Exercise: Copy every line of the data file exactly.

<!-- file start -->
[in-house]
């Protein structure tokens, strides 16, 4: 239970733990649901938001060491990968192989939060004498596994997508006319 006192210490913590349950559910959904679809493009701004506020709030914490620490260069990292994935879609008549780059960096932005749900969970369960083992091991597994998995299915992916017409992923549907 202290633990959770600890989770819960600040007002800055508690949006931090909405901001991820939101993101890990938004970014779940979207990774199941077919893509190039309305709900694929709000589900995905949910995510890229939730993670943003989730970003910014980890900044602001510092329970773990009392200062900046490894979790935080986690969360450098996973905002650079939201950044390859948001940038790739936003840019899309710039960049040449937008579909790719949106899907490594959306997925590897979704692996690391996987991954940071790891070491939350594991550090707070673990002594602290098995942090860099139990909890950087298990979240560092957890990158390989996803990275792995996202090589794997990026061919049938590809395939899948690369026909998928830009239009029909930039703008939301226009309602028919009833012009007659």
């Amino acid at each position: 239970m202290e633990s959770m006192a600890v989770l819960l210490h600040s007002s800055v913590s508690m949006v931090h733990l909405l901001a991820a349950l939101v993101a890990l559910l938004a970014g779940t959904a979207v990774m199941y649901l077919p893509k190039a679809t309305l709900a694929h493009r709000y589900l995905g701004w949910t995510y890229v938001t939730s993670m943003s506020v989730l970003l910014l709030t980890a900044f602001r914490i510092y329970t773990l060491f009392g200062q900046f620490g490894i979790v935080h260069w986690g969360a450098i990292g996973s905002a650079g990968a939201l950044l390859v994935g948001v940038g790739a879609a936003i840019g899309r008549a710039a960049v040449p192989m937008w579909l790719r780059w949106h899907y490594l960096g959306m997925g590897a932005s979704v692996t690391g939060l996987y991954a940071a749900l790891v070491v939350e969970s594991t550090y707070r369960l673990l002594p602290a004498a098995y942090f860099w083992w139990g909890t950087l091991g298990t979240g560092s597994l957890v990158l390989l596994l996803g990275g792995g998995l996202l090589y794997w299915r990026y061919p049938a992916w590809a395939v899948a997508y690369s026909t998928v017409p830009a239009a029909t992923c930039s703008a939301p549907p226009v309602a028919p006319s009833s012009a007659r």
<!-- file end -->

[in-house]
């Protein structure tokens, strides 16, 4: 239970733990649901938001060491990968192989939060004498596994997508006319 006192210490913590349950559910959904679809493009701004506020709030914490620490260069990292994935879609008549780059960096932005749900969970369960083992091991597994998995299915992916017409992923549907 202290633990959770600890989770819960600040007002800055508690949006931090909405901001991820939101993101890990938004970014779940979207990774199941077919893509190039309305709900694929709000589900995905949910995510890229939730993670943003989730970003910014980890900044602001510092329970773990009392200062900046490894979790935080986690969360450098996973905002650079939201950044390859948001940038790739936003840019899309710039960049040449937008579909790719949106899907490594959306997925590897979704692996690391996987991954940071790891070491939350594991550090707070673990002594602290098995942090860099139990909890950087298990979240560092957890990158390989996803990275792995996202090589794997990026061919049938590809395939899948690369026909998928830009239009029909930039703008939301226009309602028919009833012009007659």
């Amino acid at each position: 239970m202290e633990s959770m006192a600890v989770l819960l210490h600040s007002s800055v913590s508690m949006v931090h733990l909405l901001a991820a349950l939101v993101a890990l559910l938004a970014g779940t959904a979207v990774m199941y649901l077919p893509k190039a679809t309305l709900a694929h493009r709000y589900l995905g701004w949910t995510y890229v938001t939730s993670m943003s506020v989730l970003l910014l709030t980890a900044f602001r914490i510092y329970t773990l060491f009392g200062q900046f620490g490894i979790v935080h260069w986690g969360a450098i990292g996973s905002a650079g990968a939201l950044l390859v994935g948001v940038g790739a879609a936003i840019g899309r008549a710039a960049v040449p192989m937008w579909l790719r780059w949106h899907y490594l960096g959306m997925g590897a932005s979704v692996t690391g939060l996987y991954a940071a749900l790891v070491v939350e969970s594991t550090y707070r369960l673990l002594p602290a004498a098995y942090f860099w083992w139990g909890t950087l091991g298990t979240g560092s597994l957890v990158l390989l596994l996803g990275g792995g998995l996202l090589y794997w299915r990026y061919p049938a992916w590809a395939v899948a997508y690369s026909t998928v017409p830009a239009a029909t992923c930039s703008a939301p549907p226009v309602a028919p006319s009833s012009a007659r």